Maxim Amelin is among the last generation of Russian poets to grow up in the Soviet Union, or as the poet Aleksei Tsvetkov wrote in Poetry: “those in the thirty- to forty-year-old range … the children of perestroika — or one should say the orphans, since their alleged mother went missing long ago” (February 2008). His inclusion among the so-called tridtsatiletnye (“The Thirty-year-Olds”) is more a genealogical integer, however, than an aesthetic grouping. As a loving collector of 18th-century neologisms (coined by his models, the Russian Classicists) and a devoted student of Revolutionary word-smithing (a la Mayakovsky), Amelin keeps his poetry in suspension through the tension of opposites.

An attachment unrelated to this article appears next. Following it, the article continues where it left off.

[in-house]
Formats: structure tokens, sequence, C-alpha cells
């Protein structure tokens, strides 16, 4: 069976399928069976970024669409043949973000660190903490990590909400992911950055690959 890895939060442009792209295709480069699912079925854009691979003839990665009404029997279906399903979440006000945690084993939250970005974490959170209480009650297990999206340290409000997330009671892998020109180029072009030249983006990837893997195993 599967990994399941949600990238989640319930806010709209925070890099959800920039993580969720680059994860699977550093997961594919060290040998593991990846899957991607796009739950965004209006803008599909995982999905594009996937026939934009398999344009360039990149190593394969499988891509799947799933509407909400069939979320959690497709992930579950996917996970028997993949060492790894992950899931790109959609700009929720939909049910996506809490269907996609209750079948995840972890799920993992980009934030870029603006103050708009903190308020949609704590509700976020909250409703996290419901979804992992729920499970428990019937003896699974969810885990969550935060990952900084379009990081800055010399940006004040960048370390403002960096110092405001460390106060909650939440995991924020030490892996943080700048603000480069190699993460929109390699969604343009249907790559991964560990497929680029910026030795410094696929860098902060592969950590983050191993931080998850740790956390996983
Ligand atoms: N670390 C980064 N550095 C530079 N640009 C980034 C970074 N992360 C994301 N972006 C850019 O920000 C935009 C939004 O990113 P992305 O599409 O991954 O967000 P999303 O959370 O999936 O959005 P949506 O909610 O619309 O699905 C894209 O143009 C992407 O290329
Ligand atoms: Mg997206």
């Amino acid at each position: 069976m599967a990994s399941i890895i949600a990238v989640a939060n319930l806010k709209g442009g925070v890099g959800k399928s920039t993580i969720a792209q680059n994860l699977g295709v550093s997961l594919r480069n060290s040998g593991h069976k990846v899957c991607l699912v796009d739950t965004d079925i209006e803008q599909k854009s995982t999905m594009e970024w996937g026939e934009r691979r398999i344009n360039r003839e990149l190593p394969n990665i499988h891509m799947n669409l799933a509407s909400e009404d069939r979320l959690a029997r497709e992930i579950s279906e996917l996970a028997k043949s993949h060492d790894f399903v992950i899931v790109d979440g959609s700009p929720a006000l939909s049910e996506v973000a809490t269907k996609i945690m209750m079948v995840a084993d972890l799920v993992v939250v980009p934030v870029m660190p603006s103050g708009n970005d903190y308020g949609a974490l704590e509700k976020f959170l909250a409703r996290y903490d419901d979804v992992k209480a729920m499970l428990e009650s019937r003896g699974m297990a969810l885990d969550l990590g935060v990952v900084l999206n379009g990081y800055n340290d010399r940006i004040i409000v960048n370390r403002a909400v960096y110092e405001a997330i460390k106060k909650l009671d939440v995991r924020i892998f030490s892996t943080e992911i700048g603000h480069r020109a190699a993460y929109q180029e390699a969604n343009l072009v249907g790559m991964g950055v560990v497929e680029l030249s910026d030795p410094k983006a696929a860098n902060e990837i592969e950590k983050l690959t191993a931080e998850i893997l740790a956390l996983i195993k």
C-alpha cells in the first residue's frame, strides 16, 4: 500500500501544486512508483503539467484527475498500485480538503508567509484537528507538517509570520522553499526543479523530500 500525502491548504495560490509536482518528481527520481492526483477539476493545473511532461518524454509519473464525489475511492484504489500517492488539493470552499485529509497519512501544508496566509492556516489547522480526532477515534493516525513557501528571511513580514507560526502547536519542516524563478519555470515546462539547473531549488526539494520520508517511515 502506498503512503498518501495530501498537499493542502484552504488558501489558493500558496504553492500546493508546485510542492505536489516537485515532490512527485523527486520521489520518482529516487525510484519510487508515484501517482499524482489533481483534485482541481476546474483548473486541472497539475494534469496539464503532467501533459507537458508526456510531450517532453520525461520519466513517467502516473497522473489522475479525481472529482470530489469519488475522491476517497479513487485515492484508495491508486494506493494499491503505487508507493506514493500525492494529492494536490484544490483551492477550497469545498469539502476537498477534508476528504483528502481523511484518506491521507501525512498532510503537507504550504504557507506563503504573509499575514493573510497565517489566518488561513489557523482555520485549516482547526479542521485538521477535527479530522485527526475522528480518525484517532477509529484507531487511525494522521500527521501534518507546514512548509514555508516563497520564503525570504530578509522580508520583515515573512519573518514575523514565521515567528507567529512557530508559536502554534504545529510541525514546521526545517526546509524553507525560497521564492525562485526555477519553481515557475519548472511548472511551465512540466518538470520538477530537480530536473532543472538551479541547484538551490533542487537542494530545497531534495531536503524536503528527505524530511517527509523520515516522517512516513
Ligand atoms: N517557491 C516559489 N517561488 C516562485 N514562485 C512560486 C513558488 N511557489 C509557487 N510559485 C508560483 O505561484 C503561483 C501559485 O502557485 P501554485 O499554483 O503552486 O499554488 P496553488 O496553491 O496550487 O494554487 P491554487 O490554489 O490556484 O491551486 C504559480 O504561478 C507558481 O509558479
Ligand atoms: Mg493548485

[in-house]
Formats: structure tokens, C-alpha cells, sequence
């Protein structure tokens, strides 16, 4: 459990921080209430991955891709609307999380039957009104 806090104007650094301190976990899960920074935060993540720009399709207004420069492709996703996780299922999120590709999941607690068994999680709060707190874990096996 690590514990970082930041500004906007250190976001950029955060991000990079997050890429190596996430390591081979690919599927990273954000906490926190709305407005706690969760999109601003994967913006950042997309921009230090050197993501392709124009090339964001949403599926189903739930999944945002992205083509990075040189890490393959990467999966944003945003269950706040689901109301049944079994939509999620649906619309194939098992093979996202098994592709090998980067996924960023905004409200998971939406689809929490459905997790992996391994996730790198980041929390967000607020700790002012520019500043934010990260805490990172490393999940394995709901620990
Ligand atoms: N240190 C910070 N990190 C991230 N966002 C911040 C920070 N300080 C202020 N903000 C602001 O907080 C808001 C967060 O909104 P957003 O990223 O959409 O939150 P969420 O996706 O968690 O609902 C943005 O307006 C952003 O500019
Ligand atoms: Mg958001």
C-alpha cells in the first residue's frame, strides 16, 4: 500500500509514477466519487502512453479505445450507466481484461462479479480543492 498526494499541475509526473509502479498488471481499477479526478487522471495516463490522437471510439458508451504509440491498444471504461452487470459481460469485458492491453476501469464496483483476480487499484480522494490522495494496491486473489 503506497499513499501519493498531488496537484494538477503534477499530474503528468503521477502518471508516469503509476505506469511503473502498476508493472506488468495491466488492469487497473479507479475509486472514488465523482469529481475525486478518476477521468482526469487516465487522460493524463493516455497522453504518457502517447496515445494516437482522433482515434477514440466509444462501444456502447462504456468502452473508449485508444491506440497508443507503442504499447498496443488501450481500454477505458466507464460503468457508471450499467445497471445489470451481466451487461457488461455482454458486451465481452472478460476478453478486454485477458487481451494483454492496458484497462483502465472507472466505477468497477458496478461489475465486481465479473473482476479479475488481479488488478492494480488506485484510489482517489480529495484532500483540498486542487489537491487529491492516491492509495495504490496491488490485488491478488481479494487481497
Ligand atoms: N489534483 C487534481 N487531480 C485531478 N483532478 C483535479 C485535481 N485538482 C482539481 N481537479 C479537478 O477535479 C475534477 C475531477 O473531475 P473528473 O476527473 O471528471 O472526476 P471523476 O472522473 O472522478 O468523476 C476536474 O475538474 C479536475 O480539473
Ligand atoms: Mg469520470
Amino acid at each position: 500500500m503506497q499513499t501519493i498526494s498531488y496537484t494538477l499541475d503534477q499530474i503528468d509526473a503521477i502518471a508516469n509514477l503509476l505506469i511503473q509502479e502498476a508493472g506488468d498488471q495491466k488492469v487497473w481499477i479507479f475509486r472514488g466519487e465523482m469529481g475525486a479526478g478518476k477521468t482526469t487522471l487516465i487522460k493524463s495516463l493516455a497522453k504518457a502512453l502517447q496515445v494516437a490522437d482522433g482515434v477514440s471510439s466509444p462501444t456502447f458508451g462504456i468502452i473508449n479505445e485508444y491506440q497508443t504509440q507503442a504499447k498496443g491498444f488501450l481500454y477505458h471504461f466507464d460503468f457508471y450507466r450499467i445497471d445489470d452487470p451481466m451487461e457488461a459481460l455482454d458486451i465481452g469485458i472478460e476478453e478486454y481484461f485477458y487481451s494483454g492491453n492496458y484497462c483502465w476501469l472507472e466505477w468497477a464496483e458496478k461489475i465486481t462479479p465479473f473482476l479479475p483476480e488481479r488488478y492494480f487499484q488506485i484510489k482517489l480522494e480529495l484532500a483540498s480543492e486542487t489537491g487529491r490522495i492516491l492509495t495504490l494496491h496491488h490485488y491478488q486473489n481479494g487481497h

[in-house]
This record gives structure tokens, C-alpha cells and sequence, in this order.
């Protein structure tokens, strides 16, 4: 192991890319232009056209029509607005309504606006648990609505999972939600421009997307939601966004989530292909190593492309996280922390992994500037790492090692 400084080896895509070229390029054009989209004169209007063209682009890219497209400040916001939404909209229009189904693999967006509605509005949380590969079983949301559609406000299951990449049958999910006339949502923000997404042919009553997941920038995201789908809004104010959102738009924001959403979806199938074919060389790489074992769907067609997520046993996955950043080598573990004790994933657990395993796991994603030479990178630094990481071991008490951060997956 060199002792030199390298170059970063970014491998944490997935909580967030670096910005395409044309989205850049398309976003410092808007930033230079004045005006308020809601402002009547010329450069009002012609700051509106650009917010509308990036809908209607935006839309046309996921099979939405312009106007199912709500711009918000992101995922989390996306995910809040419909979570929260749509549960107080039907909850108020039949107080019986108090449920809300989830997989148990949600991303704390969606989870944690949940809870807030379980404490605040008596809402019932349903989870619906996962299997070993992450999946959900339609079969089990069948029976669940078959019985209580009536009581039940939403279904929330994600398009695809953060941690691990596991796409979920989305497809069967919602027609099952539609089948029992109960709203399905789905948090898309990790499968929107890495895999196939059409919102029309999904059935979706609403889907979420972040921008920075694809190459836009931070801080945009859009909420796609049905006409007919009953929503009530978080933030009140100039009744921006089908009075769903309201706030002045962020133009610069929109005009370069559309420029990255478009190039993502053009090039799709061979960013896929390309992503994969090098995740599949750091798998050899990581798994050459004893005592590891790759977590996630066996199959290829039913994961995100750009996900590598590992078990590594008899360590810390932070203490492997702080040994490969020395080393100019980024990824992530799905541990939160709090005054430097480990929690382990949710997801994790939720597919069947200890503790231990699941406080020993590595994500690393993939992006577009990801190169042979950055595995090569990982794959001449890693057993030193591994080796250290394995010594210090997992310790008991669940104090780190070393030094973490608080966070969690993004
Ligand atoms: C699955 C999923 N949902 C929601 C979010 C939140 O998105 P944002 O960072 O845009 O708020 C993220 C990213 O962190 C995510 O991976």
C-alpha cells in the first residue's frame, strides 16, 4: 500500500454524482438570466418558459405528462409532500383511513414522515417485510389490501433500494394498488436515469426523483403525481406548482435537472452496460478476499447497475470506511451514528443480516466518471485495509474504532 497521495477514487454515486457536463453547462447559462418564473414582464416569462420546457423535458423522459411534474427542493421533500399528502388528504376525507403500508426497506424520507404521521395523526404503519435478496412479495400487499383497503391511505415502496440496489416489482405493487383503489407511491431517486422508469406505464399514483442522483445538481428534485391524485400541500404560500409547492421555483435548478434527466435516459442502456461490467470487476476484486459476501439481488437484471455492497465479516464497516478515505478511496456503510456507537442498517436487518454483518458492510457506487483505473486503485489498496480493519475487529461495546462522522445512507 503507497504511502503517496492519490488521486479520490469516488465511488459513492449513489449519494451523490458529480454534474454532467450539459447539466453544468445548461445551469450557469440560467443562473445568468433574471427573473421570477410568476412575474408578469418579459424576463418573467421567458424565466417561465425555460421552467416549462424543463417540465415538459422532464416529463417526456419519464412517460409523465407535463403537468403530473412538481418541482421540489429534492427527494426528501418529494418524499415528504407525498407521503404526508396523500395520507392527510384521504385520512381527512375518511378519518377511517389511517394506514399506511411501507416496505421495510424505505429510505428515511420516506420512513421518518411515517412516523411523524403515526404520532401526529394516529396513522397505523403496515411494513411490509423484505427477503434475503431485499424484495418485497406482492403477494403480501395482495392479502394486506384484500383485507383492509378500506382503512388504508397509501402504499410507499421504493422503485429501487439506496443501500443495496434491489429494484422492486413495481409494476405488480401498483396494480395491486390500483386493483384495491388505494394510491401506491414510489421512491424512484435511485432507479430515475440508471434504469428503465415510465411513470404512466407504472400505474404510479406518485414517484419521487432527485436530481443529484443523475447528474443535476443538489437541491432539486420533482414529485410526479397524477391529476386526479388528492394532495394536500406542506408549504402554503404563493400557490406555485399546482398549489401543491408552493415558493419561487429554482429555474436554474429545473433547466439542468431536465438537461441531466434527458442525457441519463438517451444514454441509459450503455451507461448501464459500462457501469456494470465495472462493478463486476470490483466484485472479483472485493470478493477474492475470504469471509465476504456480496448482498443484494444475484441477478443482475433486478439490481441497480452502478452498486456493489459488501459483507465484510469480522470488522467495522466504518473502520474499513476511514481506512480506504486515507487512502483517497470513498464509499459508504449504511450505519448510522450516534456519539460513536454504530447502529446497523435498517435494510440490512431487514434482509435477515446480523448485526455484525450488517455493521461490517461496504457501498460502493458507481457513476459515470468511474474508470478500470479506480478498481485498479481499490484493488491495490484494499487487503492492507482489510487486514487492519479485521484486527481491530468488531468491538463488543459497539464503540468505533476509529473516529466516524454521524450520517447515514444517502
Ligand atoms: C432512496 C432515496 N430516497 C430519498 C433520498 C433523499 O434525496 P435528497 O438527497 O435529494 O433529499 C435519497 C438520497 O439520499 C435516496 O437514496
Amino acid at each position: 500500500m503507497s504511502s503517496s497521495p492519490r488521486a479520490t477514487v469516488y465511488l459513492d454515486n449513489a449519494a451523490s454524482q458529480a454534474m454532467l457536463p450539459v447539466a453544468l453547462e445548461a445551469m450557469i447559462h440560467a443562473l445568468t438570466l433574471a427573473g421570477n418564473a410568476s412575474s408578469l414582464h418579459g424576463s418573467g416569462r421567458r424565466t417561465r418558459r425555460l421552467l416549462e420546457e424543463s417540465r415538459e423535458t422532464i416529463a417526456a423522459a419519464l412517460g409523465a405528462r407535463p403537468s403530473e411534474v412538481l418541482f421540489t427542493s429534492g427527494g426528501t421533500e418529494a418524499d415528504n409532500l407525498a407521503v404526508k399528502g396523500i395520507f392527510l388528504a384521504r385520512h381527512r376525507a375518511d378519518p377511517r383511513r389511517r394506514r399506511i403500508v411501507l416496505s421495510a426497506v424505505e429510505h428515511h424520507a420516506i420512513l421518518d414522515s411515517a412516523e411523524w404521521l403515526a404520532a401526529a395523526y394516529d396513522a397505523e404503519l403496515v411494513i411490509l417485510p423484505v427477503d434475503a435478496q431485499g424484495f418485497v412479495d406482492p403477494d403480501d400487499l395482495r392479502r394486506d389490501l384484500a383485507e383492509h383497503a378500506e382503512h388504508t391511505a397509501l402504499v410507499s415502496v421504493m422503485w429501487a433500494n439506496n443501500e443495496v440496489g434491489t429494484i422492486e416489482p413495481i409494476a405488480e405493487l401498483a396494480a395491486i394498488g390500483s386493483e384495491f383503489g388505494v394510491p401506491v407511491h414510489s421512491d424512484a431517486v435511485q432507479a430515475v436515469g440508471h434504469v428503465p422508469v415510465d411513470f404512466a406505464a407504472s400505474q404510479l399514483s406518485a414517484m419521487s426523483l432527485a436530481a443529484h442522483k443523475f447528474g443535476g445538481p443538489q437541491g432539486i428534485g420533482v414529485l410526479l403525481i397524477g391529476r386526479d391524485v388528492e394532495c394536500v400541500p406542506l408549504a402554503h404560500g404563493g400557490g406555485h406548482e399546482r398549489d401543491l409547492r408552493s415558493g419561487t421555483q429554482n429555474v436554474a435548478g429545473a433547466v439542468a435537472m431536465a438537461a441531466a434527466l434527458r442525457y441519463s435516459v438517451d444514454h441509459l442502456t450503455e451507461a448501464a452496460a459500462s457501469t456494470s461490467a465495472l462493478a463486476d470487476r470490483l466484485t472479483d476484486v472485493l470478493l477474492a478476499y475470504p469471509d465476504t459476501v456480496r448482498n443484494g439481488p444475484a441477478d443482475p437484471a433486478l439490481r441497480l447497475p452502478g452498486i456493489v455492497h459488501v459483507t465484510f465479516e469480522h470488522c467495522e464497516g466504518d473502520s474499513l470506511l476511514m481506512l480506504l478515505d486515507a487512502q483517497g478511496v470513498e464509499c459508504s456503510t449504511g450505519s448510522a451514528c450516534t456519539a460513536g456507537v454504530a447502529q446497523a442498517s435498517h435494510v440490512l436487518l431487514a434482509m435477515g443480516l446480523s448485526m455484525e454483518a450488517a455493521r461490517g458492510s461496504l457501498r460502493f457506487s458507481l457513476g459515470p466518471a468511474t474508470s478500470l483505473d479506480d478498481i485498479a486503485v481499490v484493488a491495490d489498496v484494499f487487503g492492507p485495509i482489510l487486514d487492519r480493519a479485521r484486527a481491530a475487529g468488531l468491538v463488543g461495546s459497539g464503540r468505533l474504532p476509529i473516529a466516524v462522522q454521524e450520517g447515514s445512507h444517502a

Hailing from the provincial center of Kursk, he went on to lead the Saint Petersburg publishing house Symposium for ten years, then settled in Moscow, where he is editor-in-chief at OGI. His work has been previously translated into Hungarian, Vietnamese, Croatian, Georgian, Italian, Chinese, Latvian, German, Polish, Portuguese, and French, and he is an installation at literary festivals and book fairs across Eurasia. Americans have also started taking note: he was part of a delegation of Russian writers to the University of Iowa International Writing Program in summer 2009, and in 2013 he was part of the “Read Russia” delegation to Book Expo America in New York.
This translation of “The Scribe’s Confession” is from our full-length manuscript of Amelin’s work, The Joyous Science: Selected Poems of Maxim Amelin. For the first English-language interview with Amelin, see our 2014 conversation with the poet in Jacket2.about the author